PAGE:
I got the tickets to “South Pacific” because I wanted to see it.  NPR had done a segment on it earlier in the week.  It sounded cool.  And the dance performance provided one of the most athletically rigorous and thought provoking evenings of recent memory.  The variety of music and motion created a stunning effect. A three dimensional canvas stretched through a performance of more than an hour that left mind and body tingling. I liked it.  I really really liked it. Don’t get me started on “Baby Yoga”. Meditation.  Movement.   Focusing mind and body and doing it with my wife.  The session inspired me and pushed my physical limits.  It recalled me to the basics of life…breathe and love.
                Then there was my moment : the macho moment. We watched the game. I drank beer and she had an odouls. We both farted…more than once. I followed her beautiful blue eyes while she followed the abundance of large screen tvs.  “Did you see the guy spin all the way around in the air? Who was that guy?” I smiled most of the time at the bar. It had nothing to do with watching the game or having a beer.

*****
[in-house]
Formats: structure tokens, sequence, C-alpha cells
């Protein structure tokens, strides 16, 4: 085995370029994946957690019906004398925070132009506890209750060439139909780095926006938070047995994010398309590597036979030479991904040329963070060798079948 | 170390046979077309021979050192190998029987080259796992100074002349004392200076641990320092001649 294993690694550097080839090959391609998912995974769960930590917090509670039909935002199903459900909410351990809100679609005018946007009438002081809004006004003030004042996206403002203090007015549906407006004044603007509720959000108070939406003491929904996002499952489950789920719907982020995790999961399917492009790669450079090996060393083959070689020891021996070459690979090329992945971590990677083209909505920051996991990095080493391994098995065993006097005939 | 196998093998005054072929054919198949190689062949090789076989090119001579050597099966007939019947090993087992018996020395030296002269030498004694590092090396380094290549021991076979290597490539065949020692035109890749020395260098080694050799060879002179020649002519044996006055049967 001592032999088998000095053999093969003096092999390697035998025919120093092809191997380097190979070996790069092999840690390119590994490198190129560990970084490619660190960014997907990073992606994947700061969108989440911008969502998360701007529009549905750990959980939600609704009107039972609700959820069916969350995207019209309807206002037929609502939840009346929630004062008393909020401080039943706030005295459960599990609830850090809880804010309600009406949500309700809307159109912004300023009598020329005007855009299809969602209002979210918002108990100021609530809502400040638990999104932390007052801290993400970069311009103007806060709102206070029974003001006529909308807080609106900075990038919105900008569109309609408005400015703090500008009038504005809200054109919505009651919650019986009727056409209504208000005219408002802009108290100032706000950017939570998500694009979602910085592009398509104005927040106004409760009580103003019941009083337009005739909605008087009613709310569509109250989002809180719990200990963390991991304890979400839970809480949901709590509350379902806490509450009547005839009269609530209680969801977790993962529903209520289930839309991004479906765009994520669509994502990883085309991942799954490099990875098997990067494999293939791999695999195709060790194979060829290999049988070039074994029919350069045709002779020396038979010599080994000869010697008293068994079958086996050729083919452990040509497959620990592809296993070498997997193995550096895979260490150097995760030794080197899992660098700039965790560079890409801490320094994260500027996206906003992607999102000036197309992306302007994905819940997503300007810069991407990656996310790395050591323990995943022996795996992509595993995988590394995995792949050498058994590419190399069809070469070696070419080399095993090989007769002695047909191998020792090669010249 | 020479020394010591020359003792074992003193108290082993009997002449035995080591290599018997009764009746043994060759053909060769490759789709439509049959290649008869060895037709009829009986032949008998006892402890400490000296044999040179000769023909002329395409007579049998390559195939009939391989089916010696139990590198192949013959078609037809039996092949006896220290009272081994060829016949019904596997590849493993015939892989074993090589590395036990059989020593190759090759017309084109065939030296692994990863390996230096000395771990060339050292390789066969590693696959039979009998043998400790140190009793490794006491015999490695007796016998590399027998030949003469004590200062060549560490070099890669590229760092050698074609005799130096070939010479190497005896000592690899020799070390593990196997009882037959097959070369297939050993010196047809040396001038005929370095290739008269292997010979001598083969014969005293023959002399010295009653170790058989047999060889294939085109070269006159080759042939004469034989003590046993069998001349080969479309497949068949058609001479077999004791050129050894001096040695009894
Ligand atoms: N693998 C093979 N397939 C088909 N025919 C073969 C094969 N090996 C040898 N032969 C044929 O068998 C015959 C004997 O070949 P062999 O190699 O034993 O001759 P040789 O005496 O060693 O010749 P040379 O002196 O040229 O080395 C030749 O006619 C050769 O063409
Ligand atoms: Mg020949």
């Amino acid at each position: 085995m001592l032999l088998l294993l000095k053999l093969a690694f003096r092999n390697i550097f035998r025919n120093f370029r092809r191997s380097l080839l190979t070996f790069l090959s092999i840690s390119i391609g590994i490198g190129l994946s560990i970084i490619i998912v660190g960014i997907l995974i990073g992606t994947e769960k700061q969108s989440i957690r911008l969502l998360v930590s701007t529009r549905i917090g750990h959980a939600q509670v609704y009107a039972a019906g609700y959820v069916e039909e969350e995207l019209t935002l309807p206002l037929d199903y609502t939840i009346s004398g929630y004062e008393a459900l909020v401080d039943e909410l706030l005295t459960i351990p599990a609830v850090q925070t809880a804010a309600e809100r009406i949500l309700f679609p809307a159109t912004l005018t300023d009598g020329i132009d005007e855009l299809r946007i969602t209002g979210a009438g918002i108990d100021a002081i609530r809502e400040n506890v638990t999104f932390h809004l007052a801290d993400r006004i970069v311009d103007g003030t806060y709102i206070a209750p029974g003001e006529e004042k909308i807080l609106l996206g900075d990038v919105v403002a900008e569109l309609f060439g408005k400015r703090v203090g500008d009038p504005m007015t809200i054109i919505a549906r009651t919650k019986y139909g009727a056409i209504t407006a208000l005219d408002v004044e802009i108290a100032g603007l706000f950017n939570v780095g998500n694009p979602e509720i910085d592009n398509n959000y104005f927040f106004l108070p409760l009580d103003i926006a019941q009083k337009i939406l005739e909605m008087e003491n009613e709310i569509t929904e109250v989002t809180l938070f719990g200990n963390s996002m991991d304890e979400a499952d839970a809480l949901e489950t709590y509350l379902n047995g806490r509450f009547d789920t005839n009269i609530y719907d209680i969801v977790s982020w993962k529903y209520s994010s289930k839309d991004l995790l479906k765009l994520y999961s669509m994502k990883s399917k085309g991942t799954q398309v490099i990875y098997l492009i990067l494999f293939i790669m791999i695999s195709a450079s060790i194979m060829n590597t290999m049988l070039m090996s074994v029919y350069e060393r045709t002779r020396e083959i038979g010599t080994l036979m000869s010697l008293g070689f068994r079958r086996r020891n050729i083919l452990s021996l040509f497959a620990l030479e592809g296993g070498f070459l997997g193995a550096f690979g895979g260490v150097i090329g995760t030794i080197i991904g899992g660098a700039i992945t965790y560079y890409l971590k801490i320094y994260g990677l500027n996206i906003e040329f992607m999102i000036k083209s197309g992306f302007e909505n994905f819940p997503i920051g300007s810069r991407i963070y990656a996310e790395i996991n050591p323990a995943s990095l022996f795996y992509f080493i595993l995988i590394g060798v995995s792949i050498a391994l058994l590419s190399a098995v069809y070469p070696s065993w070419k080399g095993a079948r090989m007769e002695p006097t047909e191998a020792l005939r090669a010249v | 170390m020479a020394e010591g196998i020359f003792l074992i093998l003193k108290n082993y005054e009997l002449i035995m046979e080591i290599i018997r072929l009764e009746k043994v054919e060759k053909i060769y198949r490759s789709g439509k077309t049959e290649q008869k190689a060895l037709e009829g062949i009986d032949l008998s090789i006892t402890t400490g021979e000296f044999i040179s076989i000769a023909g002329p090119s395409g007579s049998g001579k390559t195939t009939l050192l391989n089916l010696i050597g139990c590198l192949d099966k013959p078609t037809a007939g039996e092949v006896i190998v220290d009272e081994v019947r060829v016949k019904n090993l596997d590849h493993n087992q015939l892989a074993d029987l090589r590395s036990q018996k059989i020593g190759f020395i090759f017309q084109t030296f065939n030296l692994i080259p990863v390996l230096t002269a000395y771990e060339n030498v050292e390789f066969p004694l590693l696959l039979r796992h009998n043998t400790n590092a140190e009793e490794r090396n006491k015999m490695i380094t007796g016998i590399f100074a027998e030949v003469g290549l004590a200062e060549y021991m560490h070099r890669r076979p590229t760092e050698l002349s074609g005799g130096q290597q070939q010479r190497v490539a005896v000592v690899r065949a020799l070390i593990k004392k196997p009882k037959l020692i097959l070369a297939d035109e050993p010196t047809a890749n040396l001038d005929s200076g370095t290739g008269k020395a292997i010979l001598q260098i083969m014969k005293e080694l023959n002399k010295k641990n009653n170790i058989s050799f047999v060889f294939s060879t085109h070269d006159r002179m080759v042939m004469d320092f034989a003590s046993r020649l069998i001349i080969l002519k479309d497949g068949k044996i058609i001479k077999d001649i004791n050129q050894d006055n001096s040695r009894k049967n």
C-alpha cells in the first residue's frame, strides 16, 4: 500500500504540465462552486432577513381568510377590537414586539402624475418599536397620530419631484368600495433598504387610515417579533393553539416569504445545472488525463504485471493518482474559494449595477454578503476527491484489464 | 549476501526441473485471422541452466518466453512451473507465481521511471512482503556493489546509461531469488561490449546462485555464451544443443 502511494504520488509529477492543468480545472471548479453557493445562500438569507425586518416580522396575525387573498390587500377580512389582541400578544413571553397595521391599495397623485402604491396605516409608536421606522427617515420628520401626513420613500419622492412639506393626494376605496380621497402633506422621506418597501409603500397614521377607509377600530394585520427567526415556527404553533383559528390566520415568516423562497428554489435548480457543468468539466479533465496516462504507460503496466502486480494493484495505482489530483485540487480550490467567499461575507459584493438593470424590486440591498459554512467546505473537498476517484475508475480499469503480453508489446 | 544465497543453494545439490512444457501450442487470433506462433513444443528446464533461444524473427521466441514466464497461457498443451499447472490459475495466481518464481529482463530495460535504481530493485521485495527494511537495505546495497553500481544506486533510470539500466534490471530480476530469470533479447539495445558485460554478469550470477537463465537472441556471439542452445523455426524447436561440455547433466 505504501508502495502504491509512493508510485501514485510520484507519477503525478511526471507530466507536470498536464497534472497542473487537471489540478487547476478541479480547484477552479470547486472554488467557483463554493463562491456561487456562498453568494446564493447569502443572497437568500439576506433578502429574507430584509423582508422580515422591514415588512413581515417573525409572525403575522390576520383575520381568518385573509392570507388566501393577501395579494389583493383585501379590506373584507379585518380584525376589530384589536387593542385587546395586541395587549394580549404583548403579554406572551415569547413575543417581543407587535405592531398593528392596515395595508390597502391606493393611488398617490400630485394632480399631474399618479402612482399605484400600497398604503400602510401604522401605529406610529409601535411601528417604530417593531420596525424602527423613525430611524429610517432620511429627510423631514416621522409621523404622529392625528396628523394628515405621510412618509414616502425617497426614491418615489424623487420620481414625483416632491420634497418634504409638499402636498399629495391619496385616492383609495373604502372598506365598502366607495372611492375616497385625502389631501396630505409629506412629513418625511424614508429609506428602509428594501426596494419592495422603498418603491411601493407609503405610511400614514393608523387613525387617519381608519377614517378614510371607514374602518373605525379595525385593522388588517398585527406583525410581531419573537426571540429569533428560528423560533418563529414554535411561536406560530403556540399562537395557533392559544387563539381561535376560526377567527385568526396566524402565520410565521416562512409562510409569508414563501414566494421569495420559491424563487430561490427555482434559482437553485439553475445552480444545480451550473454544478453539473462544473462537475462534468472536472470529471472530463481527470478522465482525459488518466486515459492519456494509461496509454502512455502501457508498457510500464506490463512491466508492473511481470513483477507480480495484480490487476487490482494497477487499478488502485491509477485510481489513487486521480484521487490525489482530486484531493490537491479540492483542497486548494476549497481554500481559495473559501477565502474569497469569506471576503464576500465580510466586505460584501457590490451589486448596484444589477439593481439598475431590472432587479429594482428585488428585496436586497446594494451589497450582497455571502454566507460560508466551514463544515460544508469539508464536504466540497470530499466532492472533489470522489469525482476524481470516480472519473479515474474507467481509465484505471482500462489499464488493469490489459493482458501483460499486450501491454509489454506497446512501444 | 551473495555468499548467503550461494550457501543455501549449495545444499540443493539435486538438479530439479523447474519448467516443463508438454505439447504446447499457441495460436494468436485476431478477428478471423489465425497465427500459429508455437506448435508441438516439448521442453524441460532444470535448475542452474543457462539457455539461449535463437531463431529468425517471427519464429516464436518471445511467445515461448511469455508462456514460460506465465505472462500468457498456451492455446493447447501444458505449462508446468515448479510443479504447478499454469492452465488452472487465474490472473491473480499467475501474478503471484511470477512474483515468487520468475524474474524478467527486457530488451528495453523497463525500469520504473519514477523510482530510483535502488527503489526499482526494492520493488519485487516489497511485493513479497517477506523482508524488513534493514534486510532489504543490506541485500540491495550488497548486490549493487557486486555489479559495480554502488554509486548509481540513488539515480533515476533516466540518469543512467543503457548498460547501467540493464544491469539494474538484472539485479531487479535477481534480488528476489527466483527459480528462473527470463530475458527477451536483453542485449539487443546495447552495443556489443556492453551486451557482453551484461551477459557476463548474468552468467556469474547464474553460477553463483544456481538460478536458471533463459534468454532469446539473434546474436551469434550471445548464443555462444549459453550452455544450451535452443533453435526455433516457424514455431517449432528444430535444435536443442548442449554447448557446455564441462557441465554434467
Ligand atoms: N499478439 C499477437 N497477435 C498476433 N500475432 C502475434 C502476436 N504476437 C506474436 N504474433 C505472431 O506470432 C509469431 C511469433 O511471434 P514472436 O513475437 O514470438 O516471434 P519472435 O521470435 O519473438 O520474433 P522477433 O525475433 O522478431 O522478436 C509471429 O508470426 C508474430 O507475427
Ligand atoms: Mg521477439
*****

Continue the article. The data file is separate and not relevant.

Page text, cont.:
Sitting at my desk, I smiled and realized that, really, it’s fantastic being “That Guy” when your wife is “That Girl.”

Friday, February 4, 2011


     As a priest, I was called Father all day, but never thought about being a daddy. Now, I think about being a daddy all the time and I couldn't be happier.
     We saw our first ultrasound just a few weeks ago. Sara's tummy barely showed any signs of being pregnant. The technician cleared a little space on my wife's abdomen. She spread on some gel and moved the ultrasound device slowly around just below the belly button. First, we saw a hand. Neatly formed finger bones appeared, clearly visible for a moment. Then in rapid succession: the top of a head, a torso, the bottom of a foot, and the length of a leg. The screen went dark for a moment as the technician tried to find another good position for the instrument. Both feet came into view. The little child appeared seated in profile. The feet whirred rapidly as if the baby rode an impossibly small invisible bike. Suddenly, as if impelled by the energy of those little legs, we witnessed a complete back flip. Talk about miniature athletic talent!